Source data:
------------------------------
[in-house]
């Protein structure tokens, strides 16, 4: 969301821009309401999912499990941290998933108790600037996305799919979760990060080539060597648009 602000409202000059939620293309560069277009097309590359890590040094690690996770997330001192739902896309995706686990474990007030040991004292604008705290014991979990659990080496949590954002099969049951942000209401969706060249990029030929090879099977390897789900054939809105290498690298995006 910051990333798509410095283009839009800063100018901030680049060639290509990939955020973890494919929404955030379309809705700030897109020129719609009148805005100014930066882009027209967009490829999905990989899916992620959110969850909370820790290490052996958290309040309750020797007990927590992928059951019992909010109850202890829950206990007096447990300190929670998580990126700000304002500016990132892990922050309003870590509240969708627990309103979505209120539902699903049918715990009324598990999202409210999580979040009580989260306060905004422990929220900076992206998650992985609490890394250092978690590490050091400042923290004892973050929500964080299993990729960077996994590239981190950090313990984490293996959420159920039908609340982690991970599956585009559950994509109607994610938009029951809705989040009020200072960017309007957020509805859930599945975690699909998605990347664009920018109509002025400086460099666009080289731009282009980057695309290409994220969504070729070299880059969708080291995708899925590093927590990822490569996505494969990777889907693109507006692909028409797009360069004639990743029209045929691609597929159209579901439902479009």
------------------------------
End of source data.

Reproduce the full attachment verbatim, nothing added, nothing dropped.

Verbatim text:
[in-house]
């Protein structure tokens, strides 16, 4: 969301821009309401999912499990941290998933108790600037996305799919979760990060080539060597648009 602000409202000059939620293309560069277009097309590359890590040094690690996770997330001192739902896309995706686990474990007030040991004292604008705290014991979990659990080496949590954002099969049951942000209401969706060249990029030929090879099977390897789900054939809105290498690298995006 910051990333798509410095283009839009800063100018901030680049060639290509990939955020973890494919929404955030379309809705700030897109020129719609009148805005100014930066882009027209967009490829999905990989899916992620959110969850909370820790290490052996958290309040309750020797007990927590992928059951019992909010109850202890829950206990007096447990300190929670998580990126700000304002500016990132892990922050309003870590509240969708627990309103979505209120539902699903049918715990009324598990999202409210999580979040009580989260306060905004422990929220900076992206998650992985609490890394250092978690590490050091400042923290004892973050929500964080299993990729960077996994590239981190950090313990984490293996959420159920039908609340982690991970599956585009559950994509109607994610938009029951809705989040009020200072960017309007957020509805859930599945975690699909998605990347664009920018109509002025400086460099666009080289731009282009980057695309290409994220969504070729070299880059969708080291995708899925590093927590990822490569996505494969990777889907693109507006692909028409797009360069004639990743029209045929691609597929159209579901439902479009």